He’s advancing a narrative that Black communities are violent; also that law enforcement is losing the morale and that’s a danger to public safety. That’s a very dangerous combination.

Follow DPN and #TrollJeffSessions on social for future action steps.

7 Critical Reasons to #StopToxicJail

1. It’s FAR

The proposed location is the old Mira Loma Detention Center in Lancaster, over 80 miles away from the current jail in Lynwood and the Los Angeles city center. Families would have to drive through steep hills of the Angeles National Forest to visit their loved ones. There is no option of public transportation for women being released. Factors such as these remind us of the negligent death of Mitrice Richardson.

2. It’s TOXIC

In recent years the Mira Loma site has exhibited everything from raw sewage spills to measurable amounts of diesel in the soil. For details read We are Not Disposable: The Toxic Impacts of Prisons and Jails, a report just released by CURB and endorsed by DPN as a direct response to the county’s EIR.

3. It’s HISTORICALLY TOXIC

Used as a military airfield in the 1940s, the Mira Loma Detention Center became contaminated with hazardous waste almost 80 years ago, a classification that has stuck with it since.

4. It puts women at risk for VALLEY FEVER

Valley Fever is no joke. It is spread through spores in the soil, can cause skin lesions, chronic infections, pneumonia, and death, and has already proven to be widespread among those in the Lancaster area. Half of the proposed jail area will not be paved, posing a direct risk to prisoners, staff, and visitors.

5. We need GENDER JUSTICE

not gender responsiveness. Building a jail specifically for women is not what women need. They need to be with their families, have access to effective primary and mental healthcare, to healthy food and education, to job training and childcare, to address harms such as domestic violence through ways that are transformative instead of punitive. Gender justice is an investment in our communities, not in our incarceration.

6. It TEARS FAMILIES APART

The largest impact is felt in the families left behind. Moving women two hours away will put a heartbreaking strain on their relationships, especially with their children. For more on what LA’s incarcerated women experience read our report Breaking the Silence: Civil and Human Rights Violations Resulting From Medical Neglect and Abuse of Women of Color in Los Angeles County Jails.

7. It’s RACIST

The majority of the people impacted by this jail will be economically disadvantaged Black and Brown people. The women’s jail is a pet project of Michael D. Antonovich, a white male supervisor of the Lancaster district with a severely racist history, and he is desperately trying to push it through before he is no longer a supervisor in December. Remember, you don’t get a vote – they do! Which is why it is so important that you make sure your voice is represented.

Join us in requesting the county invest $120 million in our communities – not in our incarceration.

Together we can #StopToxicJail! 

Push Back on the Fear and Safety of Law Enforcement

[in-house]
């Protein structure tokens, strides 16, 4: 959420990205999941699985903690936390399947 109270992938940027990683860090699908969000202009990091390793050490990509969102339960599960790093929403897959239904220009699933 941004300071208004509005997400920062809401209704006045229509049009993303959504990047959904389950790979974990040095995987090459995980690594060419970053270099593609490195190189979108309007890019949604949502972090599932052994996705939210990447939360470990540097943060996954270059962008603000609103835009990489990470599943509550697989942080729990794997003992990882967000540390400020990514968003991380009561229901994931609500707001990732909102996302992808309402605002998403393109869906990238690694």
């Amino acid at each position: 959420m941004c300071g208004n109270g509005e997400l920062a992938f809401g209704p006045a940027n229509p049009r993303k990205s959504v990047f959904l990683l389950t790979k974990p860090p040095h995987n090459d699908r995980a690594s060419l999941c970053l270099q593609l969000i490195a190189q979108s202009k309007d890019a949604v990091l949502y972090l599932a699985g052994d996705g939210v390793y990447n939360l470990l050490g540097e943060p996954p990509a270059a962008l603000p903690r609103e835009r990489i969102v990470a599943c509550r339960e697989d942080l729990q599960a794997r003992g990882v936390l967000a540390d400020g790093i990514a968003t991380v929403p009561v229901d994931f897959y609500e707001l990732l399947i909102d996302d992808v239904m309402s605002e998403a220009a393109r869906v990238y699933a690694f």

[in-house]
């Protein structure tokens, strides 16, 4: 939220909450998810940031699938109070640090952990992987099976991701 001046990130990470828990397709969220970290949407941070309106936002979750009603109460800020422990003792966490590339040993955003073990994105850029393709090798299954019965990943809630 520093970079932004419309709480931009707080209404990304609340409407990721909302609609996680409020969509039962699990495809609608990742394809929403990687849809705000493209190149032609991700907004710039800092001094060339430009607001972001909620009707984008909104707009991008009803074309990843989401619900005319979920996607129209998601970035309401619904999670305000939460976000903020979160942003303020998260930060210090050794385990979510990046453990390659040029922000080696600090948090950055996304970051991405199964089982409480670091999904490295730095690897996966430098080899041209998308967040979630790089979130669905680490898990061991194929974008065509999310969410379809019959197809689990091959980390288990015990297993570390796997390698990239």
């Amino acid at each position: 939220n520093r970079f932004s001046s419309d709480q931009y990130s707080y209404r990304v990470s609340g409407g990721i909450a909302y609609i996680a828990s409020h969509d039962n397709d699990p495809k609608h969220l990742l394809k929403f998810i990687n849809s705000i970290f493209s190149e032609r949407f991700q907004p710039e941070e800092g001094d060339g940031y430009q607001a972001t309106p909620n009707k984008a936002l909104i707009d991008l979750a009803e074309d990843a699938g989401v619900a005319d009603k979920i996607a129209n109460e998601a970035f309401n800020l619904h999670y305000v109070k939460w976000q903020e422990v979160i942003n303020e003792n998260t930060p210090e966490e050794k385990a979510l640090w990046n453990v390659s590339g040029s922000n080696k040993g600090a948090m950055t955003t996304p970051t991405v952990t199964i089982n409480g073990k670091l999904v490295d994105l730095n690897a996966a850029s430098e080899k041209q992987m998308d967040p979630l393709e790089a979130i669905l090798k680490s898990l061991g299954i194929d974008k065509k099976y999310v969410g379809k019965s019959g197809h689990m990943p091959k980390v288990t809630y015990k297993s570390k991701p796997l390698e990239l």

Baca stepped out of the courthouse on August 1st, came down to face the cameras, and began to justify all the reasons why he was withdrawing his guilty plea. I listened to him make his statement and a couple things came up for me…

There’s a really offensive irony in the fact that he continues to play up his Alzheimer’s diagnosis as a reason why he shouldn’t go to prison. Meanwhile we still have hella folks inside who aren’t getting proper treatment. Law enforcement’s psychological and emotional wellbeing has so much more value and weight than the psychological and emotional wellbeing of Black and Brown people in Los Angeles County; particularly incarcerated people. Clearly Baca is using his diagnosis as a legal maneuver while many of our folks in the jail system, which he ran for years, are experiencing cognitive “impairments that are beyond minimal” (as his lawyer described him.) Baca may in fact benefit from the “mental health diversion” climate that has the county’s attention but our loved ones inside have yet to see those benefits.

Even when you talk about an officer involved shooting the popular narrative is that “police are scared for their lives.” The family members of Donnell Thompson, Jr. have expressed that he had a disability. Those needs were met with military force. The Sheriff’s response in his case was to deploy SWAT, deploy armored vehicles, and kill him.

Donnell Thompson, Jr.’s case is a clear indication of how the fear and psychological health of law enforcement is valued over the safety and lives of people in our community. They are given so much more priority – even in a legal context, which is why Baca is playing up his diagnosis so hard. All the while Donnell’s family endures another example of “treatment” for Black people. This is a clear indicator of the crisis of state violence.

The health and wellness of incarcerated and formerly incarcerated Black and Brown people and their loved ones is the necessary priority. It is all the more critical that we look at it not as supplement to the conversations of stopping lethal and excessive force, but as essential. Twin Towers Correctional Facility in downtown LA is still the largest mental healthcare provider in the country and Los Angeles County is looking to build another jail to function as a treatment facility. As long as incarceration and public safety are the lenses through which we “treat” Black and Brown people’s health our communities will never be safe.

It is necessary that we push back on this narrative that the fear and safety of law enforcement should be the deciding factor in determining the life and death of Black and Brown people.